But the new bathroom; the saga doesn't end there.

I decided to decorate it a bit 'funky', so we've had feature mosaic tiles in frosted glass and metal and I found a bathmat in a limey green and white zebra pattern. As a result, a couple of the smaller sections of wall are going to be the same limey green.

A trip to a well-known DIY warehouse, and I found the perfect match for the limey green - which isn't actually lime, according to the paint charts. I chose Kiwi Crush 3 on the Dulux mix-and-match (or should that be match-then-mix?) range. A sample was duly tested, given the seal of approval in artificial and natural light, and Mr Squidge was sent back to the DIY warehouse to purchase a big pot of said colour.


DIY store will not be stocking Dulux in the future - they've found a new supplier doing a mix-whatever-colour-you-want range. Fine, thought I. Mr Squidge had gone back the day after purchasing a tester, so they'd still have plenty, wouldn't they? Well, yes, they did, but not in matt emulsion. Endurance emulsion, but not matt. "Fine," said Mr Squidge. "Here's the code and colour - mix away." That was Saturday.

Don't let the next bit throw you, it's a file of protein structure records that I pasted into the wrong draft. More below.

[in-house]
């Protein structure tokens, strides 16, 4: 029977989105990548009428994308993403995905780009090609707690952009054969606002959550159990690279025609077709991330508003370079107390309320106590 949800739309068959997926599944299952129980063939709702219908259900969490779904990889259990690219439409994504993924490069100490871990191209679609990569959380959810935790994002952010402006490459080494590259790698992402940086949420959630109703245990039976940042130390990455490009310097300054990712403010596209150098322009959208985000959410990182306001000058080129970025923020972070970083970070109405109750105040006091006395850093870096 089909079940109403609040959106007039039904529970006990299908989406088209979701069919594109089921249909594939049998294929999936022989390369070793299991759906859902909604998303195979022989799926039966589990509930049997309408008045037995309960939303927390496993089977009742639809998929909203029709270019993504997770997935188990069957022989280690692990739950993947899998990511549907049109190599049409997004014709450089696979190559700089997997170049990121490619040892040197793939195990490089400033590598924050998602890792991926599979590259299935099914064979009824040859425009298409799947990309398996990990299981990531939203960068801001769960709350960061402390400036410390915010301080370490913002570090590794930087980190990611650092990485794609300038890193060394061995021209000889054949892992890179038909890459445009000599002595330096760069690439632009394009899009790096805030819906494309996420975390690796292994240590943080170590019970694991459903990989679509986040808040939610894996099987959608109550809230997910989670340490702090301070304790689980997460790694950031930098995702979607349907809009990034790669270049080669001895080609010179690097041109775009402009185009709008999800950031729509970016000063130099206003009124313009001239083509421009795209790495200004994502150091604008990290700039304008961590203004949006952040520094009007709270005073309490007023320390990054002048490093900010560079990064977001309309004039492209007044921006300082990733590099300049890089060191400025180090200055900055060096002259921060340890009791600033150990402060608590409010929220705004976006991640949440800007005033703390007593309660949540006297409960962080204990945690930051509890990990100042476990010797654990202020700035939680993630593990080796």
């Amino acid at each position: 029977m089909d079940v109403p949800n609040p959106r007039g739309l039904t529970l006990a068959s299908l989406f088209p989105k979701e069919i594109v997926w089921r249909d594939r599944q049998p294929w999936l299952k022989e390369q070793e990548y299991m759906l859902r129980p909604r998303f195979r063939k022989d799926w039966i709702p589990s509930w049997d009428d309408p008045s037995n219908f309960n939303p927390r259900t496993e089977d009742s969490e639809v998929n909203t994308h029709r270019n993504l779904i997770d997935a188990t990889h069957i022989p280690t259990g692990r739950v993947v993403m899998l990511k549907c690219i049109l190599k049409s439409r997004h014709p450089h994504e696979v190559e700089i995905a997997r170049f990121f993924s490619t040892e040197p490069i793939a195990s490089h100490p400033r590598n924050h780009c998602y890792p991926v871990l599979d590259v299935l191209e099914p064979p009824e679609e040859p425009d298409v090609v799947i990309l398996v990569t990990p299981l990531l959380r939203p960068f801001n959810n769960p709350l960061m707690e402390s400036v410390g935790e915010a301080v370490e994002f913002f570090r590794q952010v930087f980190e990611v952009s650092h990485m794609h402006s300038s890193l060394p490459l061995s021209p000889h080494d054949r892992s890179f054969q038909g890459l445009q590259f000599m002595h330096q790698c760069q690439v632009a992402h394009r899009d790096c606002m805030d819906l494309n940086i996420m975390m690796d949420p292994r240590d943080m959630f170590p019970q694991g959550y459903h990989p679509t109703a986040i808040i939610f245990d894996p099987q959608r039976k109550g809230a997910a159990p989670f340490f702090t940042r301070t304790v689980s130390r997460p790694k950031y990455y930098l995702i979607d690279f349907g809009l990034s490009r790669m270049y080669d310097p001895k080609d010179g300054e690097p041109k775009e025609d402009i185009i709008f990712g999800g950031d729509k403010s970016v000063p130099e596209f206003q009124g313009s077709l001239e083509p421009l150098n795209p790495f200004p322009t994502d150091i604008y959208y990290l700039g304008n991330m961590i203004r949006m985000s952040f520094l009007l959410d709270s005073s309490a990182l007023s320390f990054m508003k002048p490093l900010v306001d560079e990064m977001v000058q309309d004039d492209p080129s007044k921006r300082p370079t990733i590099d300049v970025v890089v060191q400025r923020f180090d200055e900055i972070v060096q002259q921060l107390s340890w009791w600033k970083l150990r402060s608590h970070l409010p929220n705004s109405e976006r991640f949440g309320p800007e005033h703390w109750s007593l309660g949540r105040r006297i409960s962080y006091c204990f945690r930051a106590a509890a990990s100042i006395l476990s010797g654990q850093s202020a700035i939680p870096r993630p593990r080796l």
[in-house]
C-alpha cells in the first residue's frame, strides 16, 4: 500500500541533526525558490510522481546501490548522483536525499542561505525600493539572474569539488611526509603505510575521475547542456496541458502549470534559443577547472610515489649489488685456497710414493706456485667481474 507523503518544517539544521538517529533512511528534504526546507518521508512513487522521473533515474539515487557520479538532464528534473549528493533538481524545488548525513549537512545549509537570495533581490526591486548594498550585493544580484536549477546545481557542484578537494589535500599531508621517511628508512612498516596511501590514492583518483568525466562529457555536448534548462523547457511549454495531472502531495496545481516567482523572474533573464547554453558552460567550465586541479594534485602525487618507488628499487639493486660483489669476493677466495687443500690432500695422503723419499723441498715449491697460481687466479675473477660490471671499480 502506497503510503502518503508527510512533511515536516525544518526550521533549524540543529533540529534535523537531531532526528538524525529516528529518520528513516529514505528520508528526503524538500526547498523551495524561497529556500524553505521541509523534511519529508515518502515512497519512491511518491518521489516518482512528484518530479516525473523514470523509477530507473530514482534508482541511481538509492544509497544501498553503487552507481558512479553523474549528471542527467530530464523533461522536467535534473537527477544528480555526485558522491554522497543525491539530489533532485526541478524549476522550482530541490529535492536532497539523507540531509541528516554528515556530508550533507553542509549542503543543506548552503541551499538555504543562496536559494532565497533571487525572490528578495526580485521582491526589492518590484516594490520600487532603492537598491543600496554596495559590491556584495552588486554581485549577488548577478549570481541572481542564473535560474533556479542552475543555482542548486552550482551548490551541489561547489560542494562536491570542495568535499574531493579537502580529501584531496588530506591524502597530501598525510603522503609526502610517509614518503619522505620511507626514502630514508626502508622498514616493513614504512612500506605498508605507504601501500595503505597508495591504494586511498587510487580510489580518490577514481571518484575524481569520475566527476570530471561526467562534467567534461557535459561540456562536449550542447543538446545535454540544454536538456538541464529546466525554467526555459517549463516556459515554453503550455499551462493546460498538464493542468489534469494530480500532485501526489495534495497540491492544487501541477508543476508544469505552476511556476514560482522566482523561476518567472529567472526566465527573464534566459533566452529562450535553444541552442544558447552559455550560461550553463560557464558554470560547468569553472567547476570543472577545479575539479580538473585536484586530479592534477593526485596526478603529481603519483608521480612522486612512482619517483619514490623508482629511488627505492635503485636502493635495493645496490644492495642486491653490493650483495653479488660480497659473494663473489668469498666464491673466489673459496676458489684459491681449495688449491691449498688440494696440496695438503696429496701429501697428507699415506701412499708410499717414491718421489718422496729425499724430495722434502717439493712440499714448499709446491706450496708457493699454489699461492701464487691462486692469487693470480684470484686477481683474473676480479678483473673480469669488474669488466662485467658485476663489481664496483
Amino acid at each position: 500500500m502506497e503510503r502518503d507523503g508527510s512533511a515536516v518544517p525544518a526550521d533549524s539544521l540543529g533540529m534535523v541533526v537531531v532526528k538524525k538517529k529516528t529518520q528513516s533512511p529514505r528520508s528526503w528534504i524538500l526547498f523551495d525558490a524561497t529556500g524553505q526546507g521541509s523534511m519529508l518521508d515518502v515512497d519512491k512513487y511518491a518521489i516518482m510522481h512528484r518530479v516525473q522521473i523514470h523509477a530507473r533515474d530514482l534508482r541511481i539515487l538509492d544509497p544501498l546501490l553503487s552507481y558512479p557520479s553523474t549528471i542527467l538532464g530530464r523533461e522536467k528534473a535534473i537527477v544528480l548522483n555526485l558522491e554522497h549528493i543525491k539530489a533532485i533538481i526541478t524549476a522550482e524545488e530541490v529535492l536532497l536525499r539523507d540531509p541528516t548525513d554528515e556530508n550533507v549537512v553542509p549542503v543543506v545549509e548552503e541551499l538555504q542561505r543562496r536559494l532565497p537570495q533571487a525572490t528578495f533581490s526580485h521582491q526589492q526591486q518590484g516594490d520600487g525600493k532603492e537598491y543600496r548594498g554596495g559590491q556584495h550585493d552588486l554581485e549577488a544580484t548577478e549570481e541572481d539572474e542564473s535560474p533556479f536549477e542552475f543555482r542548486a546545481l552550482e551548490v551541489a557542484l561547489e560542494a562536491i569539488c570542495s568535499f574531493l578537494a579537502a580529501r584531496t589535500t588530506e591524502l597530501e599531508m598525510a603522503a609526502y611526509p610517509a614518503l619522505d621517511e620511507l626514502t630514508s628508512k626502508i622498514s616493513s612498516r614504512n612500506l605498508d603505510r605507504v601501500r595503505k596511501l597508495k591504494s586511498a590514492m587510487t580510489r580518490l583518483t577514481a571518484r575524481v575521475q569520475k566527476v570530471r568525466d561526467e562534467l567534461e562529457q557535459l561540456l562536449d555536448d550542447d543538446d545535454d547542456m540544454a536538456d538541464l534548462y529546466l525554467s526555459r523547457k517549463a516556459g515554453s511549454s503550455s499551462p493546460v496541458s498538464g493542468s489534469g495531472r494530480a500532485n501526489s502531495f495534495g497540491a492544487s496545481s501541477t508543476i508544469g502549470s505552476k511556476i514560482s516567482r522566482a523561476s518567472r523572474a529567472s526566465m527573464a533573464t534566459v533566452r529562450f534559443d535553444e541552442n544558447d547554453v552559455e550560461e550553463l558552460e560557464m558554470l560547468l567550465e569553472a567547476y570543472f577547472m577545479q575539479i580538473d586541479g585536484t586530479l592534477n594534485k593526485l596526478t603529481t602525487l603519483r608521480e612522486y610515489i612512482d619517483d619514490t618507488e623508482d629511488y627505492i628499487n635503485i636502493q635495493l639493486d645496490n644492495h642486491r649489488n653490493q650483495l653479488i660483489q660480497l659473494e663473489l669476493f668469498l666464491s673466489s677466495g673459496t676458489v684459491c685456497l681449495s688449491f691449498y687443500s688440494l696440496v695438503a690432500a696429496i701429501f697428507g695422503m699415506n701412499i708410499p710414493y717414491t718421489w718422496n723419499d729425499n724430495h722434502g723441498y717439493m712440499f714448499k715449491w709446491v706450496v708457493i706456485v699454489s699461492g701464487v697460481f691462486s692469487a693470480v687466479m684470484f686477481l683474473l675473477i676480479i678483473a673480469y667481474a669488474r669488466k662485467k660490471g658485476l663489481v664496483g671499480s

Today was my first chance to get the green on the walls. I checked the label - yep, Kiwi Crush 3, code matches the tester. Lovely jubbly. Roller at the ready, I took a screwdriver to the lid.

As soon as I lifted it up, my heart sank. There was no way on earth that I was looking at the same colour I'd brought home in the tester - it was far too blue. I don't mind admitting, I clutched at straws. Perhaps it hadn't been mixed properly? So I mixed it. Perhaps it was because it was a different base? So I put a brush-worth up on the wall next to the tester patch.

The one it should be is on the right...

There is no way that the colour on the left is the same. It's not my imagination, is it?